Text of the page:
So, this article on MSN got me thinking. For those who are too cool to click, the article is titled “Can’t judge romance novel by its steamy cover”–Audience expanding as genre is no longer all about smut, shirtless heroes. (Thanks for the link, Sybil).
From the article: ATLANTA – Strong women and edgy plots about relationships are replacing the heated passion and ripped bodices of swooning damsels in distress traditionally associated with romance novels.
You know what? I like books about heated passion and ripped bodices. I like damsels in distress (granted, mine usually aren’t swooning, but still.) In fact, I just wrote an almost-genuine bodice ripping scene the other day, in which the hero tears the heroine’s dress off, and damn, I enjoyed that!
I miss romances like they were in the 70’s and 80’s (and if anyone ever wants to buy ol’ December a giftie, I collect 60s/70s gothic romances, the ones where the heroine is always wearing something diaphanous and running away from a large looming mansion with her hair flying in the wind behind her. I love those books.) I miss shirtless heroes and those luridly colored old clinch covers–I love those covers. I miss the huge, bloated, sex-filled romances I read when I was a young teen. (Many of those, btw, were my mother’s. I’m not THAT old, okay? I’m only almost 33.) The ones where the couples fight and fuck and have adventures across three continents, and there’s very little worry about how they’re growing as people.
This is one reason why I love Connie Mason’s books so damn much. So Connie isn’t the best writer in the world. So some of Connie’s dialogue passes the verge of ridiculous and plunks itself right down in the middle of stupid. So her characters are sometimes a little TSTL (Too Stupid To Live). So what? How can one resist prose like, “His mouth took hers once more as he spread her thighs and fondled her, his drugging kisses turning her to putty in his arms” or “Their bodies were all but glued together, and she felt his man part prodding ruthlessly against the secret place between her thighs.” Who doesn’t love that shit? C’m ON! Connie’s books are just sex scene after sex scene, and the spaces in between are filled with pretty people having dumb-ass arguments and doing dumb-ass things. But they’re good books. They’re FUN. Romance should be FUN.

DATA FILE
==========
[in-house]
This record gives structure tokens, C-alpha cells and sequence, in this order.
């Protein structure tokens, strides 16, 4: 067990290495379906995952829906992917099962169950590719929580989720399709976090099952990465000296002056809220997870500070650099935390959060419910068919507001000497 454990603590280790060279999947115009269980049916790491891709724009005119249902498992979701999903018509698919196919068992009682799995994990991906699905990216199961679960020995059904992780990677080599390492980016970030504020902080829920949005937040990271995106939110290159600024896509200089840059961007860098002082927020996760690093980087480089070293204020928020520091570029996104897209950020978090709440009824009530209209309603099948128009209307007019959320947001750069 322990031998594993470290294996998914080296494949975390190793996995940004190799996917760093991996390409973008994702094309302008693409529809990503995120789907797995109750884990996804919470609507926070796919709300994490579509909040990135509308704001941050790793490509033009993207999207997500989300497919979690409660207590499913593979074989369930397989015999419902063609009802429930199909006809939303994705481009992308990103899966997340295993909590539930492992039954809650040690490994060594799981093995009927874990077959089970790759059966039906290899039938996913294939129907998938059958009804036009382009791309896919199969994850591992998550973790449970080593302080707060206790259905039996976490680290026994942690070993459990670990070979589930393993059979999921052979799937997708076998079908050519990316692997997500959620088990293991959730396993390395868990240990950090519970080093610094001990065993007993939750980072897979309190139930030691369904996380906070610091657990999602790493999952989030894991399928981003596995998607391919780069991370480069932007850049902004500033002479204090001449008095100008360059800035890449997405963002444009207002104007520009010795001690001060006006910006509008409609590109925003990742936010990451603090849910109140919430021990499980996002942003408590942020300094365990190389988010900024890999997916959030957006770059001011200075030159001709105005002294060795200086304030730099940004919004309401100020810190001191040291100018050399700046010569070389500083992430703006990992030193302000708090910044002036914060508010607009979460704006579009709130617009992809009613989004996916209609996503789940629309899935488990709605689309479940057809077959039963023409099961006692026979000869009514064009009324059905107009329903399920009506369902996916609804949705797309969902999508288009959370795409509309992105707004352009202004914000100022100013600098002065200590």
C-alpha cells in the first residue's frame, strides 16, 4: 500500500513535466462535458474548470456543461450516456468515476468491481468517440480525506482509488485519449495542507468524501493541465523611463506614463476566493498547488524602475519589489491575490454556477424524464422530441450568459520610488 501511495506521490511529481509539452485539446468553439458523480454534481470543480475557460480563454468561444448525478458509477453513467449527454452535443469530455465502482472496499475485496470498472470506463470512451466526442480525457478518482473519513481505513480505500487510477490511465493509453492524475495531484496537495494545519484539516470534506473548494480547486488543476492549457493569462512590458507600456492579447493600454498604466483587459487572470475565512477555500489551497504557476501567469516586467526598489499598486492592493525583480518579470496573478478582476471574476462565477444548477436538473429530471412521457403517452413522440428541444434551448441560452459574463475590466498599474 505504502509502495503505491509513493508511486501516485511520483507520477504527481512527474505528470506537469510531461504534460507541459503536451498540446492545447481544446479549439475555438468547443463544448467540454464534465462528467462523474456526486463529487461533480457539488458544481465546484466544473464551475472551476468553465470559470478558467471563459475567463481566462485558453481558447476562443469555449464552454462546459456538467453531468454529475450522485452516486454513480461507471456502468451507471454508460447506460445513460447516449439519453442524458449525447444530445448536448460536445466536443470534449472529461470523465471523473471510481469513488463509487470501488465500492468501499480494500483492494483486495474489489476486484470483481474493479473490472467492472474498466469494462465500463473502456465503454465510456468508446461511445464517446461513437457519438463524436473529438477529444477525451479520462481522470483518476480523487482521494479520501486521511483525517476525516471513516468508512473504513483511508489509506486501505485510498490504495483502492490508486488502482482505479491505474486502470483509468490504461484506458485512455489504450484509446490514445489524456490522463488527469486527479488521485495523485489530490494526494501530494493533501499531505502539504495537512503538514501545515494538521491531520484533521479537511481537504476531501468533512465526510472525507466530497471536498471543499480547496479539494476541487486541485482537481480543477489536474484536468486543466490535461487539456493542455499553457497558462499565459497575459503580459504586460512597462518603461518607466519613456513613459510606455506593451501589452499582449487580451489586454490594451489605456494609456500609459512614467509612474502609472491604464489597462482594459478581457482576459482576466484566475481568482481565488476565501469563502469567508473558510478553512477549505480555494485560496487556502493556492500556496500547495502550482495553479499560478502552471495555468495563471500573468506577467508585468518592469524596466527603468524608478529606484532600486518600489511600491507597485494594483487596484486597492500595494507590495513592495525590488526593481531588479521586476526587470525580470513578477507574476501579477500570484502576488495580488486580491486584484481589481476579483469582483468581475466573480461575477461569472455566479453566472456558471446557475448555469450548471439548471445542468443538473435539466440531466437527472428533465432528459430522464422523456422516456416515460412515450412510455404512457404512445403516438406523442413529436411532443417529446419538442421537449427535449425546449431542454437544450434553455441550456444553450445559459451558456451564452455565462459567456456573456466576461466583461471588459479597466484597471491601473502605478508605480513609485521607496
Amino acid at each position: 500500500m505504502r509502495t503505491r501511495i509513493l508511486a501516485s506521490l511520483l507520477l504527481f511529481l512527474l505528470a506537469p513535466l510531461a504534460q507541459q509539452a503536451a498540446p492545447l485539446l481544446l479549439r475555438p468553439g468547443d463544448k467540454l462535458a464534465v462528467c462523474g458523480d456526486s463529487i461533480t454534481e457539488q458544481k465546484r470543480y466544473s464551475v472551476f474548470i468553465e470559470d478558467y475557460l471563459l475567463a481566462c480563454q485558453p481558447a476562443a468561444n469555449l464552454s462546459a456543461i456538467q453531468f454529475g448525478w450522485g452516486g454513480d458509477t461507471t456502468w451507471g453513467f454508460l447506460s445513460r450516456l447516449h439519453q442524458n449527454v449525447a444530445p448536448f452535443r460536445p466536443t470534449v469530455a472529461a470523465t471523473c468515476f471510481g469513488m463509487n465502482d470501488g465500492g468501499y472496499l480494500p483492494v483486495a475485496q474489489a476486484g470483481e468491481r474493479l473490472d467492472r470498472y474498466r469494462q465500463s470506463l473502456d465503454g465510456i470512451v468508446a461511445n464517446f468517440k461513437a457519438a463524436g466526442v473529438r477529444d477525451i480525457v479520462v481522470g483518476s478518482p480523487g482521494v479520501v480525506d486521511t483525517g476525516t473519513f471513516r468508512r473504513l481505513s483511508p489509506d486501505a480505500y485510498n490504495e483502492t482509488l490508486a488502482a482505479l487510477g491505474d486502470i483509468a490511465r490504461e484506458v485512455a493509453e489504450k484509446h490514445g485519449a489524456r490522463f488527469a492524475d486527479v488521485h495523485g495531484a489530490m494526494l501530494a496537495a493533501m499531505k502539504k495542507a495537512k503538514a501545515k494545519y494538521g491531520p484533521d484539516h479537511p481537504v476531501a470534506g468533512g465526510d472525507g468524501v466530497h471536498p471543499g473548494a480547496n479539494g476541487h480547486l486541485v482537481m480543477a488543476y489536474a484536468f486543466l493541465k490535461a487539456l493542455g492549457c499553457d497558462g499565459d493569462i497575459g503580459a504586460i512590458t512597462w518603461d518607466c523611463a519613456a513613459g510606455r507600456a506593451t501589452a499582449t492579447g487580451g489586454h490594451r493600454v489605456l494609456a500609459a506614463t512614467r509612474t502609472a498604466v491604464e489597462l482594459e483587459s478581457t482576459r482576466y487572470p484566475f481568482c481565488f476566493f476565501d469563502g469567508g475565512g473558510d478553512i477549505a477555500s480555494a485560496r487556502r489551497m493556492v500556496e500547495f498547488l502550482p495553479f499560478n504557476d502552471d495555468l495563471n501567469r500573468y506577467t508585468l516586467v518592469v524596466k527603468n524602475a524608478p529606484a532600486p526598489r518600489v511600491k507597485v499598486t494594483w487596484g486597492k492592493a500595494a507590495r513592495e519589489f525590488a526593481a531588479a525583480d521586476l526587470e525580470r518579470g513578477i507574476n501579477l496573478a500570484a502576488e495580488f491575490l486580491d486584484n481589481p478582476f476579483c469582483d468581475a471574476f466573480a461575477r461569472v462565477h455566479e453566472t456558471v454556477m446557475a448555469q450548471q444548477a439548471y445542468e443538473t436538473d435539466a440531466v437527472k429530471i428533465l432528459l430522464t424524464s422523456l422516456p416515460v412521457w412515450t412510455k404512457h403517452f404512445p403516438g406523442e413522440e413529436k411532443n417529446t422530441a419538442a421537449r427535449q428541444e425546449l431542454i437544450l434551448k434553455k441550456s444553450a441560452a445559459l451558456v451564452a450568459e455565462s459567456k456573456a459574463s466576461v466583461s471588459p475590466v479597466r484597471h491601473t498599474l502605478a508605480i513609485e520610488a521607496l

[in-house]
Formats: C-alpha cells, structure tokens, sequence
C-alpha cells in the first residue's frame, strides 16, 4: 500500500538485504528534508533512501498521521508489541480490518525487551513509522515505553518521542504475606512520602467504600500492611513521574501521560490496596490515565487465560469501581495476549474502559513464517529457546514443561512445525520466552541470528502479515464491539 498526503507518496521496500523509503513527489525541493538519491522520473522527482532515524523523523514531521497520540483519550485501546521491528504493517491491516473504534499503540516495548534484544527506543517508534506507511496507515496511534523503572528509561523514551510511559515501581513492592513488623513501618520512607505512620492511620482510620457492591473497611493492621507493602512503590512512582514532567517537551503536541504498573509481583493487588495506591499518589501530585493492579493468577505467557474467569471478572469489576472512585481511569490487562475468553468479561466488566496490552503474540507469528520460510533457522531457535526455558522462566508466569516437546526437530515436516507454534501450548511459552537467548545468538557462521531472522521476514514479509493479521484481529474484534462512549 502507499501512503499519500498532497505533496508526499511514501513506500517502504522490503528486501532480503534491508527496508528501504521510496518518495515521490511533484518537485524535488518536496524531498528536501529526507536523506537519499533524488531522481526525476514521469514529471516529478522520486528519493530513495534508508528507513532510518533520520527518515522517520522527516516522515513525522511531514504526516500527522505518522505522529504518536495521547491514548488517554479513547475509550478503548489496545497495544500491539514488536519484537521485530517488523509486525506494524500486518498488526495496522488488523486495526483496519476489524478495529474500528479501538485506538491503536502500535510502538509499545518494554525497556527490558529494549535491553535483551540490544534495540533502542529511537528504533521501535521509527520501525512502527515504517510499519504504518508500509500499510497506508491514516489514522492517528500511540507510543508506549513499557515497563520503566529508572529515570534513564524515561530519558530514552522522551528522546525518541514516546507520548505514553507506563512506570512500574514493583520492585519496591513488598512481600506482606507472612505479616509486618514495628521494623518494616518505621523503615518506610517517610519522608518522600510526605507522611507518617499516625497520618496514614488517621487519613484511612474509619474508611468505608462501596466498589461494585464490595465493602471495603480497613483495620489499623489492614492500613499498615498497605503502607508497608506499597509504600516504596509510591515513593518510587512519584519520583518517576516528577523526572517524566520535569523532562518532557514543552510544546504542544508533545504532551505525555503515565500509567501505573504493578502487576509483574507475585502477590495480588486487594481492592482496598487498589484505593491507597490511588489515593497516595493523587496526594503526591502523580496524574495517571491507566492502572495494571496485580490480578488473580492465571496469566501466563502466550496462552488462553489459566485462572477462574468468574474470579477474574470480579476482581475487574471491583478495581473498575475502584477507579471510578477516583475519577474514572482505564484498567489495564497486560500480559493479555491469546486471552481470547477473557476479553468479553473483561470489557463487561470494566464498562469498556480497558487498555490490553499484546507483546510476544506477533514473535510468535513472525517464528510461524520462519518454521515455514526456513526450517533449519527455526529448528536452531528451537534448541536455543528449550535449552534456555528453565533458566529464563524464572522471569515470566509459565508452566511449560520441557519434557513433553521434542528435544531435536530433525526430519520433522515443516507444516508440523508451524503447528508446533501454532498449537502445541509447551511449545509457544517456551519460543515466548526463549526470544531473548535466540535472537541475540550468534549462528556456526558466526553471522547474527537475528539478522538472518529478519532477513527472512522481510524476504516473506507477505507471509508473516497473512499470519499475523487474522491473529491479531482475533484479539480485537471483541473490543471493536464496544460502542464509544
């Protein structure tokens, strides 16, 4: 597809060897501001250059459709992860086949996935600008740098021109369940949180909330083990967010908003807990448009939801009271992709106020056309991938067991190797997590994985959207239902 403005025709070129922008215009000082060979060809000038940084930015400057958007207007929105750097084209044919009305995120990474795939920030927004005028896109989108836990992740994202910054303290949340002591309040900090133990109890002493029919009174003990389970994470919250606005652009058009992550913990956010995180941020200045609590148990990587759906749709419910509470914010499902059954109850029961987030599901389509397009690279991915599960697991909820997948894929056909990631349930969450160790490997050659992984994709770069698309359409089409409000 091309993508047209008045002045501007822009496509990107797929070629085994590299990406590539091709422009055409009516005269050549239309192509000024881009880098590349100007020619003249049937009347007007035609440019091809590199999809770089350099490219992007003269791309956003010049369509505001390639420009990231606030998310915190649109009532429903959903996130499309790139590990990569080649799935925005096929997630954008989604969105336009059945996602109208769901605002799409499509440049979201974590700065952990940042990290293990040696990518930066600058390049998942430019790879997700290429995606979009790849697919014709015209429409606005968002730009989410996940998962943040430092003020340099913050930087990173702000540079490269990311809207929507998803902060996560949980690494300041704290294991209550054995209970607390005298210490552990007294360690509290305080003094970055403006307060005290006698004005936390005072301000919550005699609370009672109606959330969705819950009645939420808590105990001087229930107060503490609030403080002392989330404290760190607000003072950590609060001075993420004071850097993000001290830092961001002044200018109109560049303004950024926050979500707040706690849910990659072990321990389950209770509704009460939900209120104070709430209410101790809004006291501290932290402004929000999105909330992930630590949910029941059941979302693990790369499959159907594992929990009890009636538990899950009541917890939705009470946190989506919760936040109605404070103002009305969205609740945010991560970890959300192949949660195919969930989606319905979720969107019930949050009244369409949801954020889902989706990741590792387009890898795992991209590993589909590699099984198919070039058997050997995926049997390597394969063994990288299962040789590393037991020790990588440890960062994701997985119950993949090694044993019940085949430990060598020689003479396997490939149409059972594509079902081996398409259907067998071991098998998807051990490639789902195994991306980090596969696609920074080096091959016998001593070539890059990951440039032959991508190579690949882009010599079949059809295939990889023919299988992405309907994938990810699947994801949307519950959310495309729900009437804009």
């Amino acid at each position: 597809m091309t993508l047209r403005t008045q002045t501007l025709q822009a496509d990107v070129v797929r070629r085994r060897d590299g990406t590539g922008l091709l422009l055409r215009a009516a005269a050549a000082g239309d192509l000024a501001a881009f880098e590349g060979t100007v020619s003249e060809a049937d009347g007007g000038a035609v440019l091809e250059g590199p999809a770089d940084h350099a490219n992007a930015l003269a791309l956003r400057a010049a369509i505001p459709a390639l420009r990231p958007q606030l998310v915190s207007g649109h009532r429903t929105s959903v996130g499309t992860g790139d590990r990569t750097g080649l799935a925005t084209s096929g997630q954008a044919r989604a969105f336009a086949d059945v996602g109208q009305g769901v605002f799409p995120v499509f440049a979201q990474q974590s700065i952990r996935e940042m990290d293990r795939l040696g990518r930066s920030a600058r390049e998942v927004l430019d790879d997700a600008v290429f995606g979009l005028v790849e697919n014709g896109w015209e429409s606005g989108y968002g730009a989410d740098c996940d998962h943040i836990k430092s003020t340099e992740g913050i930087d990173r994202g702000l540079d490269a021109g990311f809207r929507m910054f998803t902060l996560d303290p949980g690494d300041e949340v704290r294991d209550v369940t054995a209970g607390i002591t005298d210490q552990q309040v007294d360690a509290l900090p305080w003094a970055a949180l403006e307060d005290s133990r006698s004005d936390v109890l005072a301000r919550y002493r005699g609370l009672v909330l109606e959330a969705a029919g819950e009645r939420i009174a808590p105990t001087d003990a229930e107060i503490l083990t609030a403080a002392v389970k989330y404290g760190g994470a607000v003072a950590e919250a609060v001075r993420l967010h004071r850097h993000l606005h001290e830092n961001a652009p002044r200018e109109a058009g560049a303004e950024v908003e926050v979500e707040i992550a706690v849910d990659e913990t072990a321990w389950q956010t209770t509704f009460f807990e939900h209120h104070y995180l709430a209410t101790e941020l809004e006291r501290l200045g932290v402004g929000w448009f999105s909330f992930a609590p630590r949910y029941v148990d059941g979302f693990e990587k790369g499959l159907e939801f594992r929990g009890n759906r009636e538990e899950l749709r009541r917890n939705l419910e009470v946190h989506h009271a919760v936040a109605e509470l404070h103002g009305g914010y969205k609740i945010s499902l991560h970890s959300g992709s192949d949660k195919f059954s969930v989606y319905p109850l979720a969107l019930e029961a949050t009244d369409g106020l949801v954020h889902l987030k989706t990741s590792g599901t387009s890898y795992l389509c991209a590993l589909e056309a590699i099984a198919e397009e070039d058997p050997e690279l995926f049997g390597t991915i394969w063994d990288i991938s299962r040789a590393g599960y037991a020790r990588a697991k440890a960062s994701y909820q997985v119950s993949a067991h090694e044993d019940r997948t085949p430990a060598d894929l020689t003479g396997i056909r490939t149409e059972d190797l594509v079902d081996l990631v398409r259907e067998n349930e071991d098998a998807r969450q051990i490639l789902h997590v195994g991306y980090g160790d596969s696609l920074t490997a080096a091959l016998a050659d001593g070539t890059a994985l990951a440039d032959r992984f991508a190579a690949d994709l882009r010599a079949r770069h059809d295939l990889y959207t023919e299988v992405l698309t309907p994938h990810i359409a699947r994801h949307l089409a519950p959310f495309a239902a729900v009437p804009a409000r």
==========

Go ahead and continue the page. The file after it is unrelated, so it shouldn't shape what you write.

Can I get an amen? Romance should be fun. I’m really rather tired of these romances that are all about social issues or how people learn to grow and change. They take themselves so seriously! If I want to read about people growing and changing, I’ll read literary fiction. I like literary fiction. I have quite a lot of it. But I read romance to escape and enjoy myself. I write it because I love writing it.
I’m not saying issues and romance don’t go together. Of course the people have to be real people (although this is one reason why I prefer historicals, both reading and writing–because I don’t have to hear about nuclear war or the environment or whatever in a medieval.) Of course they have to have their issues. You guys know I love heroes with dark secrets and all kinds of damage done to them. Nobody’s saying romance shouldn’t deal with people and their lives.
But I’m so tired of socially responsible romance. I want some hairy alpha males, attempted rapes, forced seductions, life-threatening danger, virgins wondering at the strange new sensations in their bodies and turning into sex slaves, all that good stuff. I want to feel like I’m really having FUN when reading a romance.
And I think the fun has kind of been forgotten as everyone tries so hard to prove that romances are Real Literature.
I’ll probably do a part 2 to this post. I’m planning to start blogging more often but with my sd here I’m not having much chance. She leaves end of the week so hopefully I’ll have more time then.)